|07-26-2009 09:11 AM|
|oldred||They work but I found, after trying the same thing, that they tend to snag and kick back much worse than the regular burr, I even ruined a Dewalt electric die grinder with one when it bent the shaft. Be VERY careful with that bit!|
|07-26-2009 07:37 AM|
Thanks all -
I had an idea last night and tried it and it actually worked. I was rooting through one of my tool drawers and found a common carbide wood router bit that had a chip so was just dumped. Since it is only a two flute cutter, figured that it had to work and it did. That was a .25 bit and since the aluminum didn't do any more damage, I then tried a well used .75 and that worked even better. Then a good 1.0 was tried and that works best of all.
What I found was that the .25 dug in very easily leaving what looks like chatter marks, with the 1.0 making a nice smooth even surface.
From what I can see is that these router bits don't wear quickly, can leave an acceptable surface, are cheaper then the regular burs, have many profiles, and can be found in almost any local hardware or big box store. My guess is that they could be used with a router table as well if you were slow and c-a-r-e-f-u-l and used a .500 shank cutter. One reason for their survival appears that the die grinder runs at about 12,000+/- rpm while my big Porter Cable plunge router turns at 27,500+/- and they remain fairly cool.
It turned out to be an interesting experiment - that worked
|07-26-2009 01:23 AM|
|327NUT||Again as CNC says, the carbide burr made for alum. has wider or a larger gap between teeth, won't load up as fast....and is easier to clean out with a stiff wire brush.|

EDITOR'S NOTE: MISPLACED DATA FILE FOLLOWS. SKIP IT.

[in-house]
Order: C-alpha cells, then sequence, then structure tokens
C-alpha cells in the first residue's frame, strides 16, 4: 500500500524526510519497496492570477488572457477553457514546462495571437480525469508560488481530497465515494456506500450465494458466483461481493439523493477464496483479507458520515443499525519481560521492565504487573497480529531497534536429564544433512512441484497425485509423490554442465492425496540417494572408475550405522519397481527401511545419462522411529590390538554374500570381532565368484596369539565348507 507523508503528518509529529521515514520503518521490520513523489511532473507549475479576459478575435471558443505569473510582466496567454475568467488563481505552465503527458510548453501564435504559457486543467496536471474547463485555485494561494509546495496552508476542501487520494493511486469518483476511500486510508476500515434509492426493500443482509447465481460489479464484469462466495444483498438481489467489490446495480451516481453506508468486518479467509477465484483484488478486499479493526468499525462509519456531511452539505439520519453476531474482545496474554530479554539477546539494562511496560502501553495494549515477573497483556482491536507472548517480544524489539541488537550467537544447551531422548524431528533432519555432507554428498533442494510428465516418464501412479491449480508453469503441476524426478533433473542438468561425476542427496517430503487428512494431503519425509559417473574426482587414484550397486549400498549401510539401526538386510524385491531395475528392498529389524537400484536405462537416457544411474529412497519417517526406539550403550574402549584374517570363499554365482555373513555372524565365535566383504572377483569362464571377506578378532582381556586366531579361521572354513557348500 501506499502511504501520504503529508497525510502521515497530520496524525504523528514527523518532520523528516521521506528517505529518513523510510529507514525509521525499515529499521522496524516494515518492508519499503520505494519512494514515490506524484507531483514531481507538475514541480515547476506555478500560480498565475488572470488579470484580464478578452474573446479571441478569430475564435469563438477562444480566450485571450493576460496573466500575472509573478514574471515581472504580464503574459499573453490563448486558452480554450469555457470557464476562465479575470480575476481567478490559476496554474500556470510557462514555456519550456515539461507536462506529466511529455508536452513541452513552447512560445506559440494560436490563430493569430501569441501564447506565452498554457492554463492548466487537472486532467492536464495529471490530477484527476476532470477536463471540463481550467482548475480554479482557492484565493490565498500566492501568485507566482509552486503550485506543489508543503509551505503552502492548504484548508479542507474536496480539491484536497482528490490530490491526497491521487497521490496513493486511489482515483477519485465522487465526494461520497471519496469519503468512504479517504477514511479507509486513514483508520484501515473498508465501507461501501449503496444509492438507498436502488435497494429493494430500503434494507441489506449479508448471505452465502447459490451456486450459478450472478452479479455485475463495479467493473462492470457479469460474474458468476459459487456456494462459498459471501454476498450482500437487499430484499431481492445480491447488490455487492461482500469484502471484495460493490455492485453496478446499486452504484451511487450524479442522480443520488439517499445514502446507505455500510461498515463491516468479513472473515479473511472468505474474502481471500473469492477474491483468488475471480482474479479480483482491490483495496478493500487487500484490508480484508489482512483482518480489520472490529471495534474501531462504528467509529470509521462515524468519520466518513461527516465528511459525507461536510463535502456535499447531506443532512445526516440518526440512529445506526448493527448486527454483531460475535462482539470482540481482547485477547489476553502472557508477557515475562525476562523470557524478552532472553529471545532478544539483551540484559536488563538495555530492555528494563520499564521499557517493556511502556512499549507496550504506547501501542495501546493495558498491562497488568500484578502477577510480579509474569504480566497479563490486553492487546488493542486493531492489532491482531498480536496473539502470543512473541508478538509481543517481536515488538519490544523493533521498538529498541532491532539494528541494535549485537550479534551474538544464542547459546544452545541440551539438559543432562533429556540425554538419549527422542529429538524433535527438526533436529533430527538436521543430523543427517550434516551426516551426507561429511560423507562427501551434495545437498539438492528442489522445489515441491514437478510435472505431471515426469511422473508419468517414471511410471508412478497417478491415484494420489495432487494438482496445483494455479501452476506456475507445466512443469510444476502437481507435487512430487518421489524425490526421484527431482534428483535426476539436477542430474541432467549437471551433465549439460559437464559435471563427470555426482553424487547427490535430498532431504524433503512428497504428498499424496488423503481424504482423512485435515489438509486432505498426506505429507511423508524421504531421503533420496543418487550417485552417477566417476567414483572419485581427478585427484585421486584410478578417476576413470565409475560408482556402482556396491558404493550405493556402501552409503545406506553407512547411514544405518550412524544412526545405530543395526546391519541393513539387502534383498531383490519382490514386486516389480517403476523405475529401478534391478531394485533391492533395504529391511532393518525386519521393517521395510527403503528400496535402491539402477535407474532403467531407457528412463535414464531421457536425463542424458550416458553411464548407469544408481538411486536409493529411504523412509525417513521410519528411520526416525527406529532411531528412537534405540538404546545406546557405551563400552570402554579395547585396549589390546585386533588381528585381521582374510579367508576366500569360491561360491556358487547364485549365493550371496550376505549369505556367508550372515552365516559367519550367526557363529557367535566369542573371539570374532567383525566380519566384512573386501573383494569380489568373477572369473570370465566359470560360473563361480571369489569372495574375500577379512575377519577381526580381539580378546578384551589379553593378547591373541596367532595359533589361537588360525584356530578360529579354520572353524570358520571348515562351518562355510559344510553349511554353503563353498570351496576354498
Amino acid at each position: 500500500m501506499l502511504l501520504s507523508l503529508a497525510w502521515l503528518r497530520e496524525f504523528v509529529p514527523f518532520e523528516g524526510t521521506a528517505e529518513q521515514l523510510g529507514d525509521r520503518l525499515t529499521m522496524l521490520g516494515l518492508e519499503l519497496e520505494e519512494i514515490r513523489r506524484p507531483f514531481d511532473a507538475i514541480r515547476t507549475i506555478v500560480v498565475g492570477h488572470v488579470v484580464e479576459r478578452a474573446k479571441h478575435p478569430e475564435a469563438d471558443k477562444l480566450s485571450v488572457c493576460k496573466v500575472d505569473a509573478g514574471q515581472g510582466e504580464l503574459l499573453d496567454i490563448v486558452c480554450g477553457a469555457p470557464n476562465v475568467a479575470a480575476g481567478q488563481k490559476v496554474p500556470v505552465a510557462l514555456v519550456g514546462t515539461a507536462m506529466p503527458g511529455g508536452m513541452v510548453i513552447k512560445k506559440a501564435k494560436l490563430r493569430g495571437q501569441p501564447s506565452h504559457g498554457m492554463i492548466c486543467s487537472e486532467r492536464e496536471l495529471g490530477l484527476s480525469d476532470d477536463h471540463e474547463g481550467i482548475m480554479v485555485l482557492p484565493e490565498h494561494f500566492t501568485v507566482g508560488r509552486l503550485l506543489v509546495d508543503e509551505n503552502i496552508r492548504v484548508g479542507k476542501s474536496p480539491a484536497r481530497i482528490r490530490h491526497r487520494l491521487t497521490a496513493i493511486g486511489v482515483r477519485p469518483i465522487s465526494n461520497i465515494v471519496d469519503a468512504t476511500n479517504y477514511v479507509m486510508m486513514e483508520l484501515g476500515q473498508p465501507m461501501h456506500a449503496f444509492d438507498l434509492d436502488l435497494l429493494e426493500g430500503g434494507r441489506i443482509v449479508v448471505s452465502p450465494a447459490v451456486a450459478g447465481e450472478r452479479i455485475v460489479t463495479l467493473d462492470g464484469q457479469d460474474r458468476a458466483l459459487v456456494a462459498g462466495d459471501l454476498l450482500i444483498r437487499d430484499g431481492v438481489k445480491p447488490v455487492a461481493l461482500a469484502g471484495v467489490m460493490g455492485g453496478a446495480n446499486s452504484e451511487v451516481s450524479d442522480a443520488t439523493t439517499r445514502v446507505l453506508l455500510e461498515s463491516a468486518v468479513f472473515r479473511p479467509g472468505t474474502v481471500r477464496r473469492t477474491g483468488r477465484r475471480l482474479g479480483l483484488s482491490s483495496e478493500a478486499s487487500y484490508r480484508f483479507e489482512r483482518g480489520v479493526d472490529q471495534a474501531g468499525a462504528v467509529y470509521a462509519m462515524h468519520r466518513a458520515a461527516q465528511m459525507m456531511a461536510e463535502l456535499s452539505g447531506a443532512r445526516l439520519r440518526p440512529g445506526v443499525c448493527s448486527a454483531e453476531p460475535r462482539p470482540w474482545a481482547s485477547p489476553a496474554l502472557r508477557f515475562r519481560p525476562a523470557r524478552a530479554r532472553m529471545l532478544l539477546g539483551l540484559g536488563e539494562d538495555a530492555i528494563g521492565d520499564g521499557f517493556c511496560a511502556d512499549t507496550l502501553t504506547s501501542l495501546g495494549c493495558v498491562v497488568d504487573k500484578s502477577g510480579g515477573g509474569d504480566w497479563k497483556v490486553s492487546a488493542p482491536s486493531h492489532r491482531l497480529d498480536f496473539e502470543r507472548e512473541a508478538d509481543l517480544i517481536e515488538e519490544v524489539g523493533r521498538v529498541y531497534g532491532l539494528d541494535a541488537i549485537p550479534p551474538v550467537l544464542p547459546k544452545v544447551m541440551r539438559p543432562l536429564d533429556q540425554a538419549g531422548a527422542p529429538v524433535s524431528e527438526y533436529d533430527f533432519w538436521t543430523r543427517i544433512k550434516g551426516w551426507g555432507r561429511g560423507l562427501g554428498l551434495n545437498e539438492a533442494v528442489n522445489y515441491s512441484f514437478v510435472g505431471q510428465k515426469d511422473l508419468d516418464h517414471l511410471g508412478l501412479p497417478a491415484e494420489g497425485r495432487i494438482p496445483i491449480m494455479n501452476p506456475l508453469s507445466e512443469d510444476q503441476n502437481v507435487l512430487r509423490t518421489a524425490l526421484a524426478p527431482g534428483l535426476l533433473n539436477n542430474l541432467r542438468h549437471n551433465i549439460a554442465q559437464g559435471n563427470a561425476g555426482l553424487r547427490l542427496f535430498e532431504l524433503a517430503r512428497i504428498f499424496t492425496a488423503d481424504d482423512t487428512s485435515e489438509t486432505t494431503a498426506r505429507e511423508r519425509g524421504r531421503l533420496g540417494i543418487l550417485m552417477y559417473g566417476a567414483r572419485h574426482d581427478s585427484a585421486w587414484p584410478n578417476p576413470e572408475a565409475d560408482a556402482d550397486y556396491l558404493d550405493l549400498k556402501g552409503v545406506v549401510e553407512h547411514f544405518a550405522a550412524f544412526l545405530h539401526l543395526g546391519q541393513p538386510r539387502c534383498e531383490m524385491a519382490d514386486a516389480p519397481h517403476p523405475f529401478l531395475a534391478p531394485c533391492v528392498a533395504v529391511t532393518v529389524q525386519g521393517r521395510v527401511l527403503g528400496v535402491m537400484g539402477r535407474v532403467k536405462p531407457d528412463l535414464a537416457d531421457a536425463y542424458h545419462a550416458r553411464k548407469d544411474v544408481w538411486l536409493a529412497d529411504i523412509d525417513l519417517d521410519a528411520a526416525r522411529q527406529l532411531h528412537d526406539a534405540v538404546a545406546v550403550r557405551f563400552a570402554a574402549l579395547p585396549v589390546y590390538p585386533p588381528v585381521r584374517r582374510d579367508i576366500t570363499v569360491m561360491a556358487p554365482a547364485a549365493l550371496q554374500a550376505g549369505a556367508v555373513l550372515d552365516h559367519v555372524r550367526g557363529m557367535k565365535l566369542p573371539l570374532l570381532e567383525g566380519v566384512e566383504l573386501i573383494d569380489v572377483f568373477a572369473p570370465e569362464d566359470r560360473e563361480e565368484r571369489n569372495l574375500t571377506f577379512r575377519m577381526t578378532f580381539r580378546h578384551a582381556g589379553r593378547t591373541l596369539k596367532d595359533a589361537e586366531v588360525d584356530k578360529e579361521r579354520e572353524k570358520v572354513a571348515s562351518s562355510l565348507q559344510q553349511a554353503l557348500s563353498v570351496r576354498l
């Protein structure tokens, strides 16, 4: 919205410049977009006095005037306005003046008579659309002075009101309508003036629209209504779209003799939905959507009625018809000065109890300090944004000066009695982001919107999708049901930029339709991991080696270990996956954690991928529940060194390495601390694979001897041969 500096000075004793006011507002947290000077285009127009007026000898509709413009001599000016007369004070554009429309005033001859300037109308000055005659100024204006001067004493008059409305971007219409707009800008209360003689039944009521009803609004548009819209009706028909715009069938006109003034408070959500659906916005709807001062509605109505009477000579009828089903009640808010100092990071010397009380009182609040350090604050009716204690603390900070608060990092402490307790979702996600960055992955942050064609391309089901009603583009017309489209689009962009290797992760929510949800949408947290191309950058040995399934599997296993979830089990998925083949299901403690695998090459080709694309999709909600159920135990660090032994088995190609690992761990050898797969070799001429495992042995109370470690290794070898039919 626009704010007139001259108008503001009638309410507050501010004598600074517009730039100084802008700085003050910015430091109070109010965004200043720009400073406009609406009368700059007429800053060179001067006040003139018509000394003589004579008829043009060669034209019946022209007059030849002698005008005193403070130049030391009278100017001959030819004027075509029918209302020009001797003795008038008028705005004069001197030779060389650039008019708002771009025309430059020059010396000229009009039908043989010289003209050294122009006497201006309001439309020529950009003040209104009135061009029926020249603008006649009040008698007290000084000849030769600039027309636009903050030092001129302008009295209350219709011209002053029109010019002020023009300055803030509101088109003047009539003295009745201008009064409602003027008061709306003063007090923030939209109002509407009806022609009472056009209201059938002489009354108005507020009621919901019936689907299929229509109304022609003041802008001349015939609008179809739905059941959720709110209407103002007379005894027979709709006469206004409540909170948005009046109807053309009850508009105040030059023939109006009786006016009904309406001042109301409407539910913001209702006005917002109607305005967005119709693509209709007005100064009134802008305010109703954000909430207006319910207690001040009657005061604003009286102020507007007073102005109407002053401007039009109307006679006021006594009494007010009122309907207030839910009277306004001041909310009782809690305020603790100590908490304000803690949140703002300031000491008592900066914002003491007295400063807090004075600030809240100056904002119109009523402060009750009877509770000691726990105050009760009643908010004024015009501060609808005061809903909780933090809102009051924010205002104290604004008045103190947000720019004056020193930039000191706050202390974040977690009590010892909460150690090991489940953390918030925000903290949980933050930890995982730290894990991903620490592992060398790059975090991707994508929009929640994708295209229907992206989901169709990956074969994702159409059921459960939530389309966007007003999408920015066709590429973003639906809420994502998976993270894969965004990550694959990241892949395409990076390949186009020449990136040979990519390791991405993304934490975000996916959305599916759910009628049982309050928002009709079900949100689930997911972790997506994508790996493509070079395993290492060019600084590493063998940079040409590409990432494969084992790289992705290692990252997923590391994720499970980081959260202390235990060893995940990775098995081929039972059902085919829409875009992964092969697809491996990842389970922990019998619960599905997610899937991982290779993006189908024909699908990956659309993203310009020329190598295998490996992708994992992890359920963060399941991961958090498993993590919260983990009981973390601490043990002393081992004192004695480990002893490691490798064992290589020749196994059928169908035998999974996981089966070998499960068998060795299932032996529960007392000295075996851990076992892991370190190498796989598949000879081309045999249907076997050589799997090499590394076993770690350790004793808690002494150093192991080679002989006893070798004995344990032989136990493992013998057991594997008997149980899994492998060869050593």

|07-26-2009 12:35 AM|
|4 Jaw Chuck||Varsol is the best, keep dipping the part and burr in it to keep the AL from sticking. Also don't press so hard on the burr and take small bites, if your turning so high an rpm that the Varsol smokes when you dip it thats too fast.|
|07-25-2009 10:16 PM|
|CNC-Dude||Also make sure you are using the correct burr for aluminum, instead of one for steel or cast iron.|
|07-25-2009 09:44 PM|
Yep beeswax is about the best solution short of aluminum cutting fluid.
|07-25-2009 07:21 PM|
|oldred||Best luck I have had with them is the beeswax, not a perfect solution but it helps. Just plain bearing grease also works fairly well, again not a perfect solution since the burrs will still load up but they will clean a lot easier.|
|07-25-2009 05:49 PM|
|07-25-2009 05:46 PM|
|BOBCRMAN@aol.com||A mill file will load up also. In the shop, we flood the part with WD40 or get a common toilet bowl ring (bees wax etc). Load the cutters or stone and start cutting.|
|07-25-2009 05:45 PM|
You can try a little beeswax on them, but even that is going to be iffy.
40 and 60 grit flapwheels don't do to bad.
|07-25-2009 03:53 PM|
I'm trying to make a couple of parts for my car using some 6061 common everyday aluminum. Since I don't have a Bridgeport or any other milling machine have to chop/clip/cut/saw/grind/file to a close dimension. In this case I've used a hole saw and of course have left the usual 'spurs' that have to be ground off. Now, being of the 'mechanical' generation and want to do it the easy way, decided to crank up the ol' air compressor, dig out a die grinder and my batch of carbide burs - and of course they immediately load up with aluminum, making them useless until I dig the teeth clean. Now - I know that I've used burs before on aluminum, and successfully and even the same ones without loading them up. Possibly I had a different grade of aluminum. I think I now have about 8 burs that need cleaning. I tried slowing the grinder, it's as bad or worse. Faster - I'm there, it wont go faster and loaded up. Yes, McMaster Carr show some non loading burs, but I want to do my job now, not Tuesday or Wednesday. Any ideas? Besides a mill bastard file??